2. Lane

      Hey Charles! I wanted to respond briefly to what you were asking in your comment.

      1) Yes, I believe the manga influence on Cowdry is undeniable. He speaks Japanese, seems to have lived in Japan, and clearly has an interest in that form. I’d seen this referenced in all of the reviews of Crash Site prior to this one. I wanted to focus on the Disney appearance because (a) I thought that was an underrexpressed connection, (b) because Disney’s animation releases in the 30s and 40s were very popular in Japan due to the American Occupation, and (c), as Alex said, Disney has become a world-recognized institution of cultural imperialism.

      b) I agree that boiling something down to “yes” and “no” is a bit reductive, however, for my part, I was talking mainly about my own reaction to this material and how it made me uncomfortable: If I could recognize the material as a critique of the personalities it was putting forth, or validate what I was reading despite my, and I assume that of many others, serious concerns about the enterprise as a whole.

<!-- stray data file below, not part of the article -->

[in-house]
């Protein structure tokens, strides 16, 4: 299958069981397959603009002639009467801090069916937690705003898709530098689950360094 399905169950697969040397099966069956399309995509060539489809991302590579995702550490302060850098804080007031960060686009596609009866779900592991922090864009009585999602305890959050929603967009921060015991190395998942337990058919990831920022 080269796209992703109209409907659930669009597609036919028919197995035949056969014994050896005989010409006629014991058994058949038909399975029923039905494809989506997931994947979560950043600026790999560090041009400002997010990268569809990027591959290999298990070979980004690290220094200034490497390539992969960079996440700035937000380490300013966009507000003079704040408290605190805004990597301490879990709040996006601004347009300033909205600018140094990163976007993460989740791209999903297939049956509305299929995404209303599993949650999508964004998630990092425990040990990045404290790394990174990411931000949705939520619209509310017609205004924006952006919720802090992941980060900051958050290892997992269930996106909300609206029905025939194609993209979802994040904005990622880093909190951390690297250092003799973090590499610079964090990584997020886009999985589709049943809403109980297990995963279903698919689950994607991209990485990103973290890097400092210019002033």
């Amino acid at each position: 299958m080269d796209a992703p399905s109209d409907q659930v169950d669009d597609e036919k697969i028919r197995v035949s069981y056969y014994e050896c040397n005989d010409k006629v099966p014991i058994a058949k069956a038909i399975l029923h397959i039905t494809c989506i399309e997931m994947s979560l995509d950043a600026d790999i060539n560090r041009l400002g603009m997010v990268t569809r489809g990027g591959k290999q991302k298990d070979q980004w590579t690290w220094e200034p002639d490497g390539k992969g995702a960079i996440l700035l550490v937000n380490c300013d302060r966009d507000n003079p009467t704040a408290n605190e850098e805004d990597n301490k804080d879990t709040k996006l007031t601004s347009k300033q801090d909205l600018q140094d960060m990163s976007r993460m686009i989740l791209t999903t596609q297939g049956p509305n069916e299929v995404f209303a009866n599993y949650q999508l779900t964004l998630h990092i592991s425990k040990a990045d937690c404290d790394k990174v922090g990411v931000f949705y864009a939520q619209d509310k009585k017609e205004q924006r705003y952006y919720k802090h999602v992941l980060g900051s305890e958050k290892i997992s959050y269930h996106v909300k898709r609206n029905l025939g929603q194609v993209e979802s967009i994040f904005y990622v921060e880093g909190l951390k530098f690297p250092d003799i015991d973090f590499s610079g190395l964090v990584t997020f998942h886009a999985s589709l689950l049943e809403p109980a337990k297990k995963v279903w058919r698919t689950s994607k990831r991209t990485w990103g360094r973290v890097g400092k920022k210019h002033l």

I hope this makes sense and answers your questions.

  2. Some person

    “inborn instinct of citizens of the great Western Empires”. Didn’t know imperialism is rooted in your average person’s DNA. Almost sounds like 19th century race science lol.